In 2002, over 200 people (including 164 foreigners) were killed in a terror attack by Islamist militants in Kuta town on the island of Bali. Indonesia has also fought violent Islamist insurgents, such as in Aceh Province, which now has a special status and implements sharia (Islamic law).
Mulia of the Indonesian Institute of Sciences, who is the first woman to obtain a doctorate degree in Islamic political thought, identified the FPI and the Forum Betawi Rempung (Betawi Brotherhood Forum or FBR) as two of the Islamist groups chiefly responsible for Christian persecution.
The FPI, a national-level organization infamous for vigilante violence and allegedly part of the al Qaeda network, was established on Aug. 17, 1998. The FBR, a similar group based in Jakarta, was formed to fight for the interests of the ethnic Betawi Muslims on July 29, 2001.
Both groups exist legally in the country.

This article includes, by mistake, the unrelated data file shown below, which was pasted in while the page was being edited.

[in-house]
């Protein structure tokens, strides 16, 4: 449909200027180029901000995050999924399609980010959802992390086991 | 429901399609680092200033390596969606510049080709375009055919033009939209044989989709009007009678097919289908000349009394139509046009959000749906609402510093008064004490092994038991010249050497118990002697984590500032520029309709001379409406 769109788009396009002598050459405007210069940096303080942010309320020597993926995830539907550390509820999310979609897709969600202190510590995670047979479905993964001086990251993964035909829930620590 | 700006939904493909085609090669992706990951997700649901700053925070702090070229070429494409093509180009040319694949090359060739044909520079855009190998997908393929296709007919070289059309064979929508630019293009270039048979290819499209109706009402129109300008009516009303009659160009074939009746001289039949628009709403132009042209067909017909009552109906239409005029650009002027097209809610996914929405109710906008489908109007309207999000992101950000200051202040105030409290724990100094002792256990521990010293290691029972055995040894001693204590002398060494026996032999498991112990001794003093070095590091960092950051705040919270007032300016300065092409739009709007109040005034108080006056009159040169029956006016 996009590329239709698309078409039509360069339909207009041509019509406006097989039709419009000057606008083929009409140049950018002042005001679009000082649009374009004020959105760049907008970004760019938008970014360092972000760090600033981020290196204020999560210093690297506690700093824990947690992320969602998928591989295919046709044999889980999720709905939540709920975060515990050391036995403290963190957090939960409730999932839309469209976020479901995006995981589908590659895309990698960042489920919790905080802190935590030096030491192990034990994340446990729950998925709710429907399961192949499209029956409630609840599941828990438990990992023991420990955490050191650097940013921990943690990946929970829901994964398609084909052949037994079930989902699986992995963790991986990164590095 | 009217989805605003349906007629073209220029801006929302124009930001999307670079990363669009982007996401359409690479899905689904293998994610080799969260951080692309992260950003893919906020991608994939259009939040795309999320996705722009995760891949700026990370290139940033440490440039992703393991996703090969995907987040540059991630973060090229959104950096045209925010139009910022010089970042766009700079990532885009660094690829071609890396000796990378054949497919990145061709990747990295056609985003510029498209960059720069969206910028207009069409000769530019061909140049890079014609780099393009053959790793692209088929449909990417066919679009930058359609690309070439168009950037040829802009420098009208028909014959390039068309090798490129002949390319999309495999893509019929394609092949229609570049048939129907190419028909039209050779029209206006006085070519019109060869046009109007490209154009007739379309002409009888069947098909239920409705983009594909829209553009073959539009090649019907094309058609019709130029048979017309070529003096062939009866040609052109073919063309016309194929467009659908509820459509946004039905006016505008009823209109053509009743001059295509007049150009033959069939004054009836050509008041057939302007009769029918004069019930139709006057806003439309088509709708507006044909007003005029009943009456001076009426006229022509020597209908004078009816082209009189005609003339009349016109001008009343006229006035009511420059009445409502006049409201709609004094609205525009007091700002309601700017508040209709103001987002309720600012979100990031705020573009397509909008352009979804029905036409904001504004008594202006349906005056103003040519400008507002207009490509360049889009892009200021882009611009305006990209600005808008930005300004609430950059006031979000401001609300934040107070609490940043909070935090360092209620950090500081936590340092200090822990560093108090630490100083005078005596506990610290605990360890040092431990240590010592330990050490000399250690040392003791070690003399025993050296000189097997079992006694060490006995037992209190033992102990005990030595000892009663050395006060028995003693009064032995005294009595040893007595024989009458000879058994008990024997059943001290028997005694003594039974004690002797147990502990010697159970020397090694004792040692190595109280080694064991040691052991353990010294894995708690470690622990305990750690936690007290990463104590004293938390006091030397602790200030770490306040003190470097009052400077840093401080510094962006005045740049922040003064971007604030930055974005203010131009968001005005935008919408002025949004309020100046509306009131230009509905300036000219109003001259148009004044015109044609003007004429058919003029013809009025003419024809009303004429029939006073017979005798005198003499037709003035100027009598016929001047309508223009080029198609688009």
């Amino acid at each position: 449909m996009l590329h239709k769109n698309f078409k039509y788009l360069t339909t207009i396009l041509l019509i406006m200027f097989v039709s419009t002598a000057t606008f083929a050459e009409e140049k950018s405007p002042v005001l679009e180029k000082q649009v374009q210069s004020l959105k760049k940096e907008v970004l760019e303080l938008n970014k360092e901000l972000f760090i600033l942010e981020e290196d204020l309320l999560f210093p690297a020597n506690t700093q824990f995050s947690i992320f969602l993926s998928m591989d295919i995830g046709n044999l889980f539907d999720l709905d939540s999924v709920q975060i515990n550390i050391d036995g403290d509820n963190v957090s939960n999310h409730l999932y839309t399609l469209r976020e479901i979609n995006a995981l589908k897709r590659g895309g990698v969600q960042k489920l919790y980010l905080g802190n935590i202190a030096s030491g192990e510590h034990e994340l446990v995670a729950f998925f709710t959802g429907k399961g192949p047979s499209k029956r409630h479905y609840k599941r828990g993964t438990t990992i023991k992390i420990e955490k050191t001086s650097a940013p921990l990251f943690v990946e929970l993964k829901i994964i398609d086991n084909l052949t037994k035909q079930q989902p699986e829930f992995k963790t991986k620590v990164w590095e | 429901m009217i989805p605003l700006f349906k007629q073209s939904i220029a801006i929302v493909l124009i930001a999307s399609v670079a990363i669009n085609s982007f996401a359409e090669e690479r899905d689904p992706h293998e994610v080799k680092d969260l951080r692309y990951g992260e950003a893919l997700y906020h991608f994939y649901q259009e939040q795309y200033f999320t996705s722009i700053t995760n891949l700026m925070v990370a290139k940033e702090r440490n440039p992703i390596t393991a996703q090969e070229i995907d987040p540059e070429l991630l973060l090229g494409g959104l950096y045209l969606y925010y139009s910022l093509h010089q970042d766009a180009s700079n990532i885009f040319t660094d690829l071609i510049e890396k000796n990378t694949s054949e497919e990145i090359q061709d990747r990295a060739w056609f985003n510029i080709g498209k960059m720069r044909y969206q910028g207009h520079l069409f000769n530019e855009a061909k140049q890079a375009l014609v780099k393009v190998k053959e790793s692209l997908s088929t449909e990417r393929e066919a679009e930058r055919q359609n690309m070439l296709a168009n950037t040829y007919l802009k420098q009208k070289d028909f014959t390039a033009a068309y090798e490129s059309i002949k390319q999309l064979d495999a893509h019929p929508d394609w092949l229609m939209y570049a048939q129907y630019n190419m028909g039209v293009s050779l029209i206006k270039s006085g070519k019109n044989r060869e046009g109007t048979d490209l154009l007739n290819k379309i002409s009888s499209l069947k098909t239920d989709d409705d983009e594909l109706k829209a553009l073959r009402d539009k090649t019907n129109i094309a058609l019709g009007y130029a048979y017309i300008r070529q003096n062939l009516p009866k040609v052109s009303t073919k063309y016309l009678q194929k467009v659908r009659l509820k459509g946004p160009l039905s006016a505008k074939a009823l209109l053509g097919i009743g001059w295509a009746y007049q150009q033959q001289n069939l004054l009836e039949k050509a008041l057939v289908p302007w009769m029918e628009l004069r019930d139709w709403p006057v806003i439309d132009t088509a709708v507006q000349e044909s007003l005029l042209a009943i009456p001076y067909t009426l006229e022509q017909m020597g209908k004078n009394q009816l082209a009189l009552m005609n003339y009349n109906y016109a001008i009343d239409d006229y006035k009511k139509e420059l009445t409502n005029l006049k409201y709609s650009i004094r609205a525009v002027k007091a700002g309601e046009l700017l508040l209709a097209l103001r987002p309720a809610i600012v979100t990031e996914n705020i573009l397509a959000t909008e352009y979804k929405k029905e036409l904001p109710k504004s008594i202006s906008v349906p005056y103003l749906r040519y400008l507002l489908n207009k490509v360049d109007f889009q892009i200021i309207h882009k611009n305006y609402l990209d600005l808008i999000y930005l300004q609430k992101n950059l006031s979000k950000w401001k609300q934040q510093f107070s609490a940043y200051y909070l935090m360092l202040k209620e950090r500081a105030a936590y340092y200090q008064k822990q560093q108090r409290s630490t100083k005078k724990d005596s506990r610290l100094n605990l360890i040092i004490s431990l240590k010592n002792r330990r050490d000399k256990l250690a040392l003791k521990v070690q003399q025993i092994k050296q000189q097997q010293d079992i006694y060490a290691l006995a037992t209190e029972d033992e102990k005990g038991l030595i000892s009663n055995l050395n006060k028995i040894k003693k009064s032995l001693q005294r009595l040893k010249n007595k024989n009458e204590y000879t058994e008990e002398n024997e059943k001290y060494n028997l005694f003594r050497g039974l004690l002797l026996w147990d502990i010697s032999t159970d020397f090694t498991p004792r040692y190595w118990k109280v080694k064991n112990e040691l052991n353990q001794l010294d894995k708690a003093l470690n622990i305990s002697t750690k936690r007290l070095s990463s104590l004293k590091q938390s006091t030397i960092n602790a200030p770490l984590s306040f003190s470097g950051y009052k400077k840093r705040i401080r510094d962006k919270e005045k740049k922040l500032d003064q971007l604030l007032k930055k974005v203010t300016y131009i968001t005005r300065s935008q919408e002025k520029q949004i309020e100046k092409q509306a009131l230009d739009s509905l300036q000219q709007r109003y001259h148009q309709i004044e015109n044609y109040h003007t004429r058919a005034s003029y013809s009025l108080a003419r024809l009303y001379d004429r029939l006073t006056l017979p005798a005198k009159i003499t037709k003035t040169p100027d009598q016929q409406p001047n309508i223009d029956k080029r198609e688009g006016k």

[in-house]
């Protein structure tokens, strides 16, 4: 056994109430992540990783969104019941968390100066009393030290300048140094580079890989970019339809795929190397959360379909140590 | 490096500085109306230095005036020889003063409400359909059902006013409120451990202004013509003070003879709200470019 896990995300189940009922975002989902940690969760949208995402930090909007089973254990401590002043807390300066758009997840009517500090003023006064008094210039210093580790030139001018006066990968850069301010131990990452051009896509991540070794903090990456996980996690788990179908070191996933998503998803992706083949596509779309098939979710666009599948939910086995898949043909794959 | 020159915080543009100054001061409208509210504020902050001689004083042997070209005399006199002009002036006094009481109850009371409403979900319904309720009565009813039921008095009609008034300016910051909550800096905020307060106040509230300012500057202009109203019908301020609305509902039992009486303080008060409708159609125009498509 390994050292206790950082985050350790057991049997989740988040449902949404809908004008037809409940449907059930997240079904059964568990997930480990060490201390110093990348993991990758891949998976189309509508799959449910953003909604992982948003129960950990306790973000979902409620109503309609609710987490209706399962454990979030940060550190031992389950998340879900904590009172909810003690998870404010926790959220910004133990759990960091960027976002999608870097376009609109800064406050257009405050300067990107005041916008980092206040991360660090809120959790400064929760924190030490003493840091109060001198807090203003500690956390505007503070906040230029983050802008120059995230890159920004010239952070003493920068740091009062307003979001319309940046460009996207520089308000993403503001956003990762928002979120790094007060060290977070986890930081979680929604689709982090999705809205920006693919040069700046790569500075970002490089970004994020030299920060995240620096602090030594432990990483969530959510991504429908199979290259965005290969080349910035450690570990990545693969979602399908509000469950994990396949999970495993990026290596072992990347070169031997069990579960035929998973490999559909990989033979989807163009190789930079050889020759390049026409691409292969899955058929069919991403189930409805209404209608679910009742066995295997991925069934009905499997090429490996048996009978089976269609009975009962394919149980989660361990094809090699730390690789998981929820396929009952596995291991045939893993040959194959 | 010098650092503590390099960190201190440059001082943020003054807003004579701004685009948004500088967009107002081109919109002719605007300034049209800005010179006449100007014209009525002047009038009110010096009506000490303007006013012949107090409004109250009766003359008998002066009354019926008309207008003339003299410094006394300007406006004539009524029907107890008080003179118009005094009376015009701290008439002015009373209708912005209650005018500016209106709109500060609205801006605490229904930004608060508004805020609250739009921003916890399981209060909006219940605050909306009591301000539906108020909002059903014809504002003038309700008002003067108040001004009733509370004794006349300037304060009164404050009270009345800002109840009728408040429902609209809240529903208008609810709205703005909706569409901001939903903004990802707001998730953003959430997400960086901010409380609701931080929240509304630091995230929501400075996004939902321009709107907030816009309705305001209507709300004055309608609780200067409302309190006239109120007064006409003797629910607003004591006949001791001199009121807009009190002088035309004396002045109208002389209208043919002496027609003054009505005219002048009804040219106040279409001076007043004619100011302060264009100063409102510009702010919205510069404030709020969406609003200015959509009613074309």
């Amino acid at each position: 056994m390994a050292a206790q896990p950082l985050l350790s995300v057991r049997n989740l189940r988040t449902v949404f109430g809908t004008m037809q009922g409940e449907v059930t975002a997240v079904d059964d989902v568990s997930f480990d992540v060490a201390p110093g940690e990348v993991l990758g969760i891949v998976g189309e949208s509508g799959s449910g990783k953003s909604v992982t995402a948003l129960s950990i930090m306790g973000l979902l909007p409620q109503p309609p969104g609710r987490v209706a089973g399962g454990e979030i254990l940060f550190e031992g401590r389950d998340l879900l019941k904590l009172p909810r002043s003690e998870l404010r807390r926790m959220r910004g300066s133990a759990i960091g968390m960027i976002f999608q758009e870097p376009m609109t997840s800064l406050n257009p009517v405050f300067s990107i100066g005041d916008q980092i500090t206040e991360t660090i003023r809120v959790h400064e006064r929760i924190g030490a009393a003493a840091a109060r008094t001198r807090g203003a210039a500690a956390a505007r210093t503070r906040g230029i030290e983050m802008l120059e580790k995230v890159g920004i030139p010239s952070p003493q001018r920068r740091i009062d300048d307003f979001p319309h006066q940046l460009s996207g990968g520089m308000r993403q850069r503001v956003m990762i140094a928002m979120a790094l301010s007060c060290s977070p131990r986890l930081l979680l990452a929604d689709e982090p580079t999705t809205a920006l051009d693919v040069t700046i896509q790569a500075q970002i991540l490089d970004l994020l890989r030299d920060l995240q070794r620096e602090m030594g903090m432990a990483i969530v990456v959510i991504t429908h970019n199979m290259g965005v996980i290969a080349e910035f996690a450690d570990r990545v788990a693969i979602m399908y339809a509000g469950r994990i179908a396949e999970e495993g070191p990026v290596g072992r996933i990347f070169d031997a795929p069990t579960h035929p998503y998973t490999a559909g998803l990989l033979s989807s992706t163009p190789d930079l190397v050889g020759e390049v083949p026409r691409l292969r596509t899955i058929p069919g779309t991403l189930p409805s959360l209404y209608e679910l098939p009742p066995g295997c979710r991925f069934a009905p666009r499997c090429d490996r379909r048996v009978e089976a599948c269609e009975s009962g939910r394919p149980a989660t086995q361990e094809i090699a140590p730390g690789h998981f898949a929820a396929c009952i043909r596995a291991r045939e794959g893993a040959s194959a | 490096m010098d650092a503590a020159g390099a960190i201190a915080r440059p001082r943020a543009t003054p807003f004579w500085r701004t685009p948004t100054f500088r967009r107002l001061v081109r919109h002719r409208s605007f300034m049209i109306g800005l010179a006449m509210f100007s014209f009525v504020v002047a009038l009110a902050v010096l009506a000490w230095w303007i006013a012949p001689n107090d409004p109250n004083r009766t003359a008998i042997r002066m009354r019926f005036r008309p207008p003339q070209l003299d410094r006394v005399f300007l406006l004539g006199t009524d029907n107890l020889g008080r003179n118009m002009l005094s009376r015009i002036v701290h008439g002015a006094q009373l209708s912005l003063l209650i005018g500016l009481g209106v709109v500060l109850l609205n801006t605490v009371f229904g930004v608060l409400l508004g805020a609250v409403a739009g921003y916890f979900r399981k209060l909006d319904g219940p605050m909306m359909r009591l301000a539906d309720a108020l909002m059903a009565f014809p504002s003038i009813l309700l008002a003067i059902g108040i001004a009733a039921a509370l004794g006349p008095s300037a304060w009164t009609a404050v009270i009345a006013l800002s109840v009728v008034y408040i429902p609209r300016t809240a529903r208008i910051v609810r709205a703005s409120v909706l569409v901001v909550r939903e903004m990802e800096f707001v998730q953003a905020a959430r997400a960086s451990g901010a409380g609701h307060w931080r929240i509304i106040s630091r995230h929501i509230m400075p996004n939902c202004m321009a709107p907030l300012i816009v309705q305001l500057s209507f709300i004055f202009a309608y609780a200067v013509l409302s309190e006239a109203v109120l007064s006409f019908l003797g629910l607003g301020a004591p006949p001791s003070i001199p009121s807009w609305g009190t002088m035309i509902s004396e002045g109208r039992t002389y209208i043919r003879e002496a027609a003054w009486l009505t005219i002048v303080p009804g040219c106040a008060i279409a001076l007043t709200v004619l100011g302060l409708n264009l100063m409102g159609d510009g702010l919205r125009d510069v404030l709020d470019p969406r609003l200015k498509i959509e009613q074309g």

In June, several Indonesian parliamentarians asked the government to ban the FPI, which “has threatened ‘war’ against Christians in Jakarta and urged mosques to set up militia forces,” reported the Globe on July 26. The government, however, thinks that banning such groups will only lead to re-formation of the same organizations under new names.
The deputy chairman of Setara, Bonar Tigor Naipospos, was quoted in the Post’s July 29 edition as saying that local administrations, especially in cities in West Java Province, see these groups “as assets for local elections.”
“They [local governments] bow to pressure from mass organizations that insist the churches’ presence and activities have caused unrest,” he reportedly said.
As for the national government, added Nababan of the World Council of Churches of Asia, “it is preoccupied with its free market economy and apparently has no time to uphold the Constitution.”